News / Middle East

At Least 12 Dead in Latest Syria Violence

A young boy holds up a sign that reads,
A young boy holds up a sign that reads, "Hama 1982," during a protest against Syria's President Bashar al-Assad after Friday prayers in Idlib February 3, 2012.

Activists report at least 12 deaths as protests and clashes rippled across Syria Friday while the United Nations Security Council struggled to craft a resolution to help end the bloodshed.

Opposition activists said tens of thousands of people took to the streets in cities and towns across the country to mark the 30th anniversary this week of a bloody crackdown on the city of Hama.  Amnesty International says the February 1982 siege, ordered by the father of Syrian President Bashar Assad, killed between 10,000 and 25,000 people.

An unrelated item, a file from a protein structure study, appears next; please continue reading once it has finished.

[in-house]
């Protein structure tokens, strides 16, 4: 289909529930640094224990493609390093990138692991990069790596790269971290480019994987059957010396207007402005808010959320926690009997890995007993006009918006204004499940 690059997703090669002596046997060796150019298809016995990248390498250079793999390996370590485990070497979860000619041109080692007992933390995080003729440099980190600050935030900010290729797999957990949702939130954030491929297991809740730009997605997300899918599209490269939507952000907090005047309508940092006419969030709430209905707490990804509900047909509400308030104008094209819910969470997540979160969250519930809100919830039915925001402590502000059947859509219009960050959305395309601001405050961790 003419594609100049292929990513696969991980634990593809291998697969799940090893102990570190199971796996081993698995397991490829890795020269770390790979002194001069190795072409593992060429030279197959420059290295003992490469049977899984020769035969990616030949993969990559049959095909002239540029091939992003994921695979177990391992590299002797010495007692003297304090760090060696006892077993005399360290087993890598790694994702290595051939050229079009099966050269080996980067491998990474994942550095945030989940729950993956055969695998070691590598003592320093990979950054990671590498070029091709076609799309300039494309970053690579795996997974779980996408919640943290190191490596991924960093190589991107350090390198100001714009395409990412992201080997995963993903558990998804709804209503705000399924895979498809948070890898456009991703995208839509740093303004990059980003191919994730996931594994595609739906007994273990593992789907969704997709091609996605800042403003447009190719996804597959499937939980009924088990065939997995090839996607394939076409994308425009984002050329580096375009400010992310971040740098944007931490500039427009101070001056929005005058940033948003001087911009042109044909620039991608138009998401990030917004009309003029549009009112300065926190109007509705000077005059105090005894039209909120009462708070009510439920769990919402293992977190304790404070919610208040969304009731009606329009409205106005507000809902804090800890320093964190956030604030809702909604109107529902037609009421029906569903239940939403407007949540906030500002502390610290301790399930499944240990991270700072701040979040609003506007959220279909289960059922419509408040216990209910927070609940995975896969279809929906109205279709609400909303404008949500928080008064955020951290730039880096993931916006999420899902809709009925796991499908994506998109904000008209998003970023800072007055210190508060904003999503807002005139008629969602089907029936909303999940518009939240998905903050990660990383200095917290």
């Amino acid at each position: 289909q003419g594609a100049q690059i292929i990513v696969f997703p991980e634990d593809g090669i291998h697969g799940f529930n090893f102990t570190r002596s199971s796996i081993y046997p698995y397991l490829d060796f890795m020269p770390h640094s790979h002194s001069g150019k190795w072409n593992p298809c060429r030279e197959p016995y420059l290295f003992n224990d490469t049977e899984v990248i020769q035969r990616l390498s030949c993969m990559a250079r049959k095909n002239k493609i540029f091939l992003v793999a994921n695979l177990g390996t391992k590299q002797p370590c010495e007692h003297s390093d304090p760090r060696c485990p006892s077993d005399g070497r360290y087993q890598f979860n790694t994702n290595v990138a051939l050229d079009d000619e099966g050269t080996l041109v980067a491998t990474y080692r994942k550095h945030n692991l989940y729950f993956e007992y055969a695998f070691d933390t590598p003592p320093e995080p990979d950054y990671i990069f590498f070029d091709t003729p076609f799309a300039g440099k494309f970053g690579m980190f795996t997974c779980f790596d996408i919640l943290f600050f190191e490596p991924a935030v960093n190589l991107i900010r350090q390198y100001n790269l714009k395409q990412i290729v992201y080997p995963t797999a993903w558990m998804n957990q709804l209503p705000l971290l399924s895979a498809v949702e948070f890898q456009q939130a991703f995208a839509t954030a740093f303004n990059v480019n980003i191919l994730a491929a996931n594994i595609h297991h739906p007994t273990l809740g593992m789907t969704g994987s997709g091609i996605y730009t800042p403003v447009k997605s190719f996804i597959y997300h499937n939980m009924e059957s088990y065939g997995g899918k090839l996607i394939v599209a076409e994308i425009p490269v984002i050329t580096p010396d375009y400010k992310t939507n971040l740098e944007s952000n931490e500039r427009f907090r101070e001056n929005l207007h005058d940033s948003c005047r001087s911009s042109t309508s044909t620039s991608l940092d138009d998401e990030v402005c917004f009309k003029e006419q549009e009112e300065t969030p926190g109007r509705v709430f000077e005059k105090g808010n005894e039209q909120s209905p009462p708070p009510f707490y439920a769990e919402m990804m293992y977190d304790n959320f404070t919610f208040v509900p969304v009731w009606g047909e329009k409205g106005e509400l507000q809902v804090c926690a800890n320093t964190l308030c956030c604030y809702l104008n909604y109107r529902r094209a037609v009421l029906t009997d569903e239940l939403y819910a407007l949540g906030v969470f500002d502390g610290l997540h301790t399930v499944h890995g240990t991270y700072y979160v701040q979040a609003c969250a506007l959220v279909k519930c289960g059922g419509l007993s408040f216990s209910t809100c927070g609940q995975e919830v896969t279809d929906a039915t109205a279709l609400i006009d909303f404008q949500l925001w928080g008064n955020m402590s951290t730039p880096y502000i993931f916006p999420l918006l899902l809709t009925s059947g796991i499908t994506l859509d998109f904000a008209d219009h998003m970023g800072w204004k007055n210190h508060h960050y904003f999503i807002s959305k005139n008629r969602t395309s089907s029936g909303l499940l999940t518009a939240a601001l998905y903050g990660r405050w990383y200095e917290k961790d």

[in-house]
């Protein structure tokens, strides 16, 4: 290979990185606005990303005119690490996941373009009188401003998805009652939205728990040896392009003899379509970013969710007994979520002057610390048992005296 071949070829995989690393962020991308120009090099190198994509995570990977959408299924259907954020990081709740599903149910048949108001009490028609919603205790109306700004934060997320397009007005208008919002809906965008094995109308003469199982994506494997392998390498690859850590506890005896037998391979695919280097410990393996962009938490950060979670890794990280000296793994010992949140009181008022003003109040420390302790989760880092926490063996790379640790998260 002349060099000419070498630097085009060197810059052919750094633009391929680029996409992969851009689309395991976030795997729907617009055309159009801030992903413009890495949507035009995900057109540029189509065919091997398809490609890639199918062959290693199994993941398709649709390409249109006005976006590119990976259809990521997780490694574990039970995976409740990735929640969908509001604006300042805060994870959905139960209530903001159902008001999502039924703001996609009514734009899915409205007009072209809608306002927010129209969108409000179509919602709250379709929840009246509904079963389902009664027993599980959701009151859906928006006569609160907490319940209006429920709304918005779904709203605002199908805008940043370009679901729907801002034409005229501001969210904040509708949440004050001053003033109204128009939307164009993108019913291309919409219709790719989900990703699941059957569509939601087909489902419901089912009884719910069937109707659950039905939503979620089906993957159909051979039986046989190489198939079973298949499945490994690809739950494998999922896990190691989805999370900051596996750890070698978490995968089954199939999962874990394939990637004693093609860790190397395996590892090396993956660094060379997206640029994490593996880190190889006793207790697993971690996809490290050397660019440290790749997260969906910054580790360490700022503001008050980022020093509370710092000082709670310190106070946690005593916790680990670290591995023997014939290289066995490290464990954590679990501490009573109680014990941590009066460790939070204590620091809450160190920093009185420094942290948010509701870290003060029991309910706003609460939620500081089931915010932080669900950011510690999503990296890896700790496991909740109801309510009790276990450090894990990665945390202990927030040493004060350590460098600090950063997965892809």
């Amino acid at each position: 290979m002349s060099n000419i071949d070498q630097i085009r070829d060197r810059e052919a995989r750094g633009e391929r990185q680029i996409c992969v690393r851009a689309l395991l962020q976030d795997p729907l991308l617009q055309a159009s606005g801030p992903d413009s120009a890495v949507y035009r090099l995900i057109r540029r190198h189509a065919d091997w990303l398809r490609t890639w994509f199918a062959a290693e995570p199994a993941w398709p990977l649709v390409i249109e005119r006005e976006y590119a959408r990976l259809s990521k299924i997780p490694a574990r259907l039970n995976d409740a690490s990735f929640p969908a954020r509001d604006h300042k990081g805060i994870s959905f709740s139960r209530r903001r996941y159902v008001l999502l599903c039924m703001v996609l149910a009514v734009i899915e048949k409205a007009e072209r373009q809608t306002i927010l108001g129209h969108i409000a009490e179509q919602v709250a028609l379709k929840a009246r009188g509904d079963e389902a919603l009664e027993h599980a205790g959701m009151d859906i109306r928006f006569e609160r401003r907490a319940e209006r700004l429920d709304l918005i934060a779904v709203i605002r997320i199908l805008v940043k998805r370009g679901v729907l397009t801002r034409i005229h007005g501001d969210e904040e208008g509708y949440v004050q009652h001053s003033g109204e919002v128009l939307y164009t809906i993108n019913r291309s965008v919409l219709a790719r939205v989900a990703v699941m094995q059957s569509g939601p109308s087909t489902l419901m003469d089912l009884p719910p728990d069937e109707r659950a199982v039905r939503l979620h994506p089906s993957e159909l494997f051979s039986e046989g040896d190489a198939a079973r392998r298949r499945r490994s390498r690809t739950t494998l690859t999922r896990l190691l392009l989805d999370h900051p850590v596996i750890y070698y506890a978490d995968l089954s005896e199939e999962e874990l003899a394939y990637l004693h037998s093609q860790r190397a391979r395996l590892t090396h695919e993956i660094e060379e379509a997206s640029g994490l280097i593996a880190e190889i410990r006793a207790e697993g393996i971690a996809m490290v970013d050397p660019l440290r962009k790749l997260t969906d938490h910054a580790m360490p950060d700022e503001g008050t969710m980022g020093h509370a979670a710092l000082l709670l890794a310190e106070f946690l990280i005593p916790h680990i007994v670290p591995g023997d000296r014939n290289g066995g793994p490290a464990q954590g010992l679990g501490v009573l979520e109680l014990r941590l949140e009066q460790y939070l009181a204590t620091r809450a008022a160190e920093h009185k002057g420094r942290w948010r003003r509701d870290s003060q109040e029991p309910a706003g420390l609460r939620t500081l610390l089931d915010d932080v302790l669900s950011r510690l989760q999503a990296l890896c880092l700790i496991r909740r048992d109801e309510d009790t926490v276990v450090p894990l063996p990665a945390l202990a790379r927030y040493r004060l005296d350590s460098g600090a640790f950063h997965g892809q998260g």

Video posted on the Internet claims to show Friday's marches in Homs and Damascus, as well as some in the Idlib region. Another video clip showed a mortar round exploding in a residential area of Homs Thursday.

Opposition activists said Friday's clashes with security forces killed at least 12 people, though the claims could not be independently confirmed.

The latest unrest comes as diplomats at the United Nations again pushed for a Security Council resolution to condemn the Syrian government's deadly crackdown on dissent.

Russia has continually objected to any text that hints at regime change or that does not explicitly rule out foreign military intervention.